Q&A with Laurence Donald, Parum Leo

Laurence Donald began his career with a degree in Business Administration and in a few roles in finance and sales but wanted something more.  A friend pointed out that he had grown up in wine country, had talked enthusiastically about his winemaking endeavors with his dad, and was clearly excited about wine, that perhaps he should consider working in the wine industry.  Laurence went on to work harvests in Australia and New Zealand, spent time working with Russian River wineries like Gary Farrell, took wine marketing classes at Sonoma State, and then came across a winery for sale.  Today he owns the property formerly known as Kastania and calls his winery Parum Leo.  Here’s his story.

Where were you born and where did you grow up?

I was born in Toronto, Canada, but we moved to SF when I was 6. In the late 80’s my parents bought a property in Calistoga, and I have been living between both places ever since.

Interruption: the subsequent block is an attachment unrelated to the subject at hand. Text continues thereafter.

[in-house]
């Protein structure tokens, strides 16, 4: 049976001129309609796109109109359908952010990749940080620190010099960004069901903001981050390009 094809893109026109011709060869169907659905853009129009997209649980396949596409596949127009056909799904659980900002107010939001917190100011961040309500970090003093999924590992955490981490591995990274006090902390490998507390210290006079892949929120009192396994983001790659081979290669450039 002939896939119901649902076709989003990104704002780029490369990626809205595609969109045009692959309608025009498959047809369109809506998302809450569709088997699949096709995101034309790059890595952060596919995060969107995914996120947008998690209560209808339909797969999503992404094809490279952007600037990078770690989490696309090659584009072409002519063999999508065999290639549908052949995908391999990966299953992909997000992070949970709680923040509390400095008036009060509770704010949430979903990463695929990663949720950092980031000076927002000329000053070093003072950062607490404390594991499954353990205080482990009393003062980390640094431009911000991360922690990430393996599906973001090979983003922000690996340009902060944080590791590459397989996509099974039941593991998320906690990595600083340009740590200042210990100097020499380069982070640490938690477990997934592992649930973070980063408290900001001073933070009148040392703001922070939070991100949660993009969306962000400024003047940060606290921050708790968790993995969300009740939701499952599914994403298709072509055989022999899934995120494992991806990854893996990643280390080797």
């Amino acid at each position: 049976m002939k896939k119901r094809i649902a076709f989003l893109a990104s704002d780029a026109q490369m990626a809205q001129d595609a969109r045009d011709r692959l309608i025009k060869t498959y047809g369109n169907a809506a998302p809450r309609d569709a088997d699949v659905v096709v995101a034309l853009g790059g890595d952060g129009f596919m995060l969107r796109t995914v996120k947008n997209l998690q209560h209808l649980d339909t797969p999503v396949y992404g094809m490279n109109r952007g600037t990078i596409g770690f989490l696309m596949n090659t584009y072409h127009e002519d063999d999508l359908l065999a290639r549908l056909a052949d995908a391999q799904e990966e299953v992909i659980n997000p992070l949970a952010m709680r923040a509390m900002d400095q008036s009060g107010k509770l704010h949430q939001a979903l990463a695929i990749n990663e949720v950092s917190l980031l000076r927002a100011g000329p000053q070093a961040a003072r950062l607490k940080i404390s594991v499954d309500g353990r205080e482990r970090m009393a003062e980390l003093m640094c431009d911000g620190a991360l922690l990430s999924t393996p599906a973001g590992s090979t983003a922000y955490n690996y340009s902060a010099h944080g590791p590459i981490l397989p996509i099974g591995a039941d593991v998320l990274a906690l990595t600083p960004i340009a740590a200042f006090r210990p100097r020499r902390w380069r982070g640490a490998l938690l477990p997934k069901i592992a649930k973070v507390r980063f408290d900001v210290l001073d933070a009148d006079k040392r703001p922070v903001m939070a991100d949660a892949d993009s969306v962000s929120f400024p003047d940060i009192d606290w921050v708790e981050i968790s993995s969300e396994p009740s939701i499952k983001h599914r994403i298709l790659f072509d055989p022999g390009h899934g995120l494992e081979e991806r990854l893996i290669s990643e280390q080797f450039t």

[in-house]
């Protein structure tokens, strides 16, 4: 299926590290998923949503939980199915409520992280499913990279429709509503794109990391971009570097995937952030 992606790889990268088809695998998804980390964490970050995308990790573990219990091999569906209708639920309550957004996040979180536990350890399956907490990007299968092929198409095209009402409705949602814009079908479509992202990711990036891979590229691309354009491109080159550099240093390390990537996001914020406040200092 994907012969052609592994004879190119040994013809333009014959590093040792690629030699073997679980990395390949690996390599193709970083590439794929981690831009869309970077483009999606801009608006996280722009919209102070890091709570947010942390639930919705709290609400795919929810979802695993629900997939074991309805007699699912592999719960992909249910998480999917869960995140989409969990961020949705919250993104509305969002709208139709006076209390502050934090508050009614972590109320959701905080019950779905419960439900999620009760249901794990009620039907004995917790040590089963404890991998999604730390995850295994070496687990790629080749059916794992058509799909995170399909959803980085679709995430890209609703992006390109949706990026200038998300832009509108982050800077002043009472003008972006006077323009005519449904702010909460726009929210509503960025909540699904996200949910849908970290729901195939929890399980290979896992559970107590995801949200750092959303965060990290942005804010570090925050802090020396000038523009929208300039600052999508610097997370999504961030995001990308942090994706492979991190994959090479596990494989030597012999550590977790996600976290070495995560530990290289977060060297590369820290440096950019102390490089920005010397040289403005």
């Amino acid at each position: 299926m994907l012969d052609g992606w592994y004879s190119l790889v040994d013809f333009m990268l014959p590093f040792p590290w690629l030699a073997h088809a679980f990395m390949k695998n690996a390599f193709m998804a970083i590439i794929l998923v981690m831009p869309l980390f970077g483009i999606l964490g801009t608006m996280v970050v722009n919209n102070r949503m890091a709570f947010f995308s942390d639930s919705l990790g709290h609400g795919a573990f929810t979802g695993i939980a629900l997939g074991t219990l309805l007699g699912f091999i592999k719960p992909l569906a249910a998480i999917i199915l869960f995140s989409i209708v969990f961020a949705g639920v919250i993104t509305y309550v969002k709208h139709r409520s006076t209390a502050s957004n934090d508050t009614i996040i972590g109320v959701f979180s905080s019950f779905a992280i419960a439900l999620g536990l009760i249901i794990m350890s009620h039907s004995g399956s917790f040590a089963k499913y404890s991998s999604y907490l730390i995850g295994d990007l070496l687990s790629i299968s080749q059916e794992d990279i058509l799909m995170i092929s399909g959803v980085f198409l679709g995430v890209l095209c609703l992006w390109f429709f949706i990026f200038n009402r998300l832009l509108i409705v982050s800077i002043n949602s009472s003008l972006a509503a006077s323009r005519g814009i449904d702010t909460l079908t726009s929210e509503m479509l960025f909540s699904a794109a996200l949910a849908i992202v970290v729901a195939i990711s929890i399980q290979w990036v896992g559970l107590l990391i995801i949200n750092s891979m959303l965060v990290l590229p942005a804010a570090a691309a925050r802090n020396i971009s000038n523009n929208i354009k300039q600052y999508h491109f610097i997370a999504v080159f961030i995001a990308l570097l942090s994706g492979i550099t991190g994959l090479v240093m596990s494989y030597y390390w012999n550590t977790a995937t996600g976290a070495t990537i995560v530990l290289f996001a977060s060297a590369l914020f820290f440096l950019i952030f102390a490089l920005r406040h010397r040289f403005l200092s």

You graduated from Sonoma State with a BS in Business Administration.  Did you know at the time that you would start your own business someday?

No, but I did know that it was applicable to any type of business that I chose to work in. I also took some wine and wine marketing coursework with Liz Thach and others at the time so that was probably an early indicator that I would head into the wine business eventually. 

You began your career working in finance at Banc of America and UBS.  Tell us about the moment you decided to instead pursue making wine as a career; did your family support your decision?